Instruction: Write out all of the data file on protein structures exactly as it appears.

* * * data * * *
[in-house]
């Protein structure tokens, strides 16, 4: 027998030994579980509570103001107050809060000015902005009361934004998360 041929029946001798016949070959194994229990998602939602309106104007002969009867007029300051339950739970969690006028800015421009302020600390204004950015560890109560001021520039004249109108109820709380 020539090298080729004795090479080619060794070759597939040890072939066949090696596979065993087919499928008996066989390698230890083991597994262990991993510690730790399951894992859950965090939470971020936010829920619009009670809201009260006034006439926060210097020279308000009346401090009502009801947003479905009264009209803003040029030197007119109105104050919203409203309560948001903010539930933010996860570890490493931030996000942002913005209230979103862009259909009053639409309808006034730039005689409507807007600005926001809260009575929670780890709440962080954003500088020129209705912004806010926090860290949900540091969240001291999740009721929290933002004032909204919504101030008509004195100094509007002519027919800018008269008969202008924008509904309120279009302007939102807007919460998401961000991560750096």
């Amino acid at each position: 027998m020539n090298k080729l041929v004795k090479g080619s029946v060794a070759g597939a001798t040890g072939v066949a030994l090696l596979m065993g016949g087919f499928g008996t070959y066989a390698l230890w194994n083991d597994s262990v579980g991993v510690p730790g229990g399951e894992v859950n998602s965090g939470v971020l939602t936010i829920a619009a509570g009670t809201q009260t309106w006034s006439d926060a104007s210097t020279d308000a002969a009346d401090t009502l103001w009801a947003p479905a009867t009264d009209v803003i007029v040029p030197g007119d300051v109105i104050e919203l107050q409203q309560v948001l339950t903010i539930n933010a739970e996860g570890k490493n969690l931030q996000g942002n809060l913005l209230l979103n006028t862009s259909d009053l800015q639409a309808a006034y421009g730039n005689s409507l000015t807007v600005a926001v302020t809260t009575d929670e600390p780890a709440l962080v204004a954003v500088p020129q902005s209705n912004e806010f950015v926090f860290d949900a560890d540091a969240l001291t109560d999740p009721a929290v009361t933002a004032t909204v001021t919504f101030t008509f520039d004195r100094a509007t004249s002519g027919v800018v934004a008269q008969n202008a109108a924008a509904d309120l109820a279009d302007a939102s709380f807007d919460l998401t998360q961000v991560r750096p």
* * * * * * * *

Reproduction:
[in-house]
């Protein structure tokens, strides 16, 4: 027998030994579980509570103001107050809060000015902005009361934004998360 041929029946001798016949070959194994229990998602939602309106104007002969009867007029300051339950739970969690006028800015421009302020600390204004950015560890109560001021520039004249109108109820709380 020539090298080729004795090479080619060794070759597939040890072939066949090696596979065993087919499928008996066989390698230890083991597994262990991993510690730790399951894992859950965090939470971020936010829920619009009670809201009260006034006439926060210097020279308000009346401090009502009801947003479905009264009209803003040029030197007119109105104050919203409203309560948001903010539930933010996860570890490493931030996000942002913005209230979103862009259909009053639409309808006034730039005689409507807007600005926001809260009575929670780890709440962080954003500088020129209705912004806010926090860290949900540091969240001291999740009721929290933002004032909204919504101030008509004195100094509007002519027919800018008269008969202008924008509904309120279009302007939102807007919460998401961000991560750096």
């Amino acid at each position: 027998m020539n090298k080729l041929v004795k090479g080619s029946v060794a070759g597939a001798t040890g072939v066949a030994l090696l596979m065993g016949g087919f499928g008996t070959y066989a390698l230890w194994n083991d597994s262990v579980g991993v510690p730790g229990g399951e894992v859950n998602s965090g939470v971020l939602t936010i829920a619009a509570g009670t809201q009260t309106w006034s006439d926060a104007s210097t020279d308000a002969a009346d401090t009502l103001w009801a947003p479905a009867t009264d009209v803003i007029v040029p030197g007119d300051v109105i104050e919203l107050q409203q309560v948001l339950t903010i539930n933010a739970e996860g570890k490493n969690l931030q996000g942002n809060l913005l209230l979103n006028t862009s259909d009053l800015q639409a309808a006034y421009g730039n005689s409507l000015t807007v600005a926001v302020t809260t009575d929670e600390p780890a709440l962080v204004a954003v500088p020129q902005s209705n912004e806010f950015v926090f860290d949900a560890d540091a969240l001291t109560d999740p009721a929290v009361t933002a004032t909204v001021t919504f101030t008509f520039d004195r100094a509007t004249s002519g027919v800018v934004a008269q008969n202008a109108a924008a509904d309120l109820a279009d302007a939102s709380f807007d919460l998401t998360q961000v991560r750096p």